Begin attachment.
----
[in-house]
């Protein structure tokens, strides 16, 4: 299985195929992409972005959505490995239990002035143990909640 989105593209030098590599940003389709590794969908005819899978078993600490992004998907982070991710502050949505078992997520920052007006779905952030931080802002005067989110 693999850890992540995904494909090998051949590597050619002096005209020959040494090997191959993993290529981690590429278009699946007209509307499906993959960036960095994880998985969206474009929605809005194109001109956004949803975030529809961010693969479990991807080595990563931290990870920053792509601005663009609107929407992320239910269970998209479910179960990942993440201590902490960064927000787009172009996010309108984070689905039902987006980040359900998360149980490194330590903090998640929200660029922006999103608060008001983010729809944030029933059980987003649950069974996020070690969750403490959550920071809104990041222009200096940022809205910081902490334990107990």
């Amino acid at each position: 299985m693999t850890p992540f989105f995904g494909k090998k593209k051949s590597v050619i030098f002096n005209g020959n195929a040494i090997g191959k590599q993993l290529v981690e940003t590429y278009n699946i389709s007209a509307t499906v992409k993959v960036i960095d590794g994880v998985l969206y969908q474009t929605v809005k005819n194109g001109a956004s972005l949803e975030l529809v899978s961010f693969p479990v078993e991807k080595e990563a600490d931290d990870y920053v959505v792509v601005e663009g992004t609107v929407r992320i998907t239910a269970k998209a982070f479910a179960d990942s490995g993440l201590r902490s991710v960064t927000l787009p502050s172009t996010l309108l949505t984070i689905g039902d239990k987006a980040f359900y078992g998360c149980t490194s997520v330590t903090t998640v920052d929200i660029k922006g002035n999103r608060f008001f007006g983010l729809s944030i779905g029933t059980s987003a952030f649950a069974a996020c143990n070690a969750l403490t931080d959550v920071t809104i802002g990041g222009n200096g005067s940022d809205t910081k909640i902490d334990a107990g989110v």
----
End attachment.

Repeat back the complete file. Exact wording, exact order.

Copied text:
[in-house]
């Protein structure tokens, strides 16, 4: 299985195929992409972005959505490995239990002035143990909640 989105593209030098590599940003389709590794969908005819899978078993600490992004998907982070991710502050949505078992997520920052007006779905952030931080802002005067989110 693999850890992540995904494909090998051949590597050619002096005209020959040494090997191959993993290529981690590429278009699946007209509307499906993959960036960095994880998985969206474009929605809005194109001109956004949803975030529809961010693969479990991807080595990563931290990870920053792509601005663009609107929407992320239910269970998209479910179960990942993440201590902490960064927000787009172009996010309108984070689905039902987006980040359900998360149980490194330590903090998640929200660029922006999103608060008001983010729809944030029933059980987003649950069974996020070690969750403490959550920071809104990041222009200096940022809205910081902490334990107990």
């Amino acid at each position: 299985m693999t850890p992540f989105f995904g494909k090998k593209k051949s590597v050619i030098f002096n005209g020959n195929a040494i090997g191959k590599q993993l290529v981690e940003t590429y278009n699946i389709s007209a509307t499906v992409k993959v960036i960095d590794g994880v998985l969206y969908q474009t929605v809005k005819n194109g001109a956004s972005l949803e975030l529809v899978s961010f693969p479990v078993e991807k080595e990563a600490d931290d990870y920053v959505v792509v601005e663009g992004t609107v929407r992320i998907t239910a269970k998209a982070f479910a179960d990942s490995g993440l201590r902490s991710v960064t927000l787009p502050s172009t996010l309108l949505t984070i689905g039902d239990k987006a980040f359900y078992g998360c149980t490194s997520v330590t903090t998640v920052d929200i660029k922006g002035n999103r608060f008001f007006g983010l729809s944030i779905g029933t059980s987003a952030f649950a069974a996020c143990n070690a969750l403490t931080d959550v920071t809104i802002g990041g222009n200096g005067s940022d809205t910081k909640i902490d334990a107990g989110v």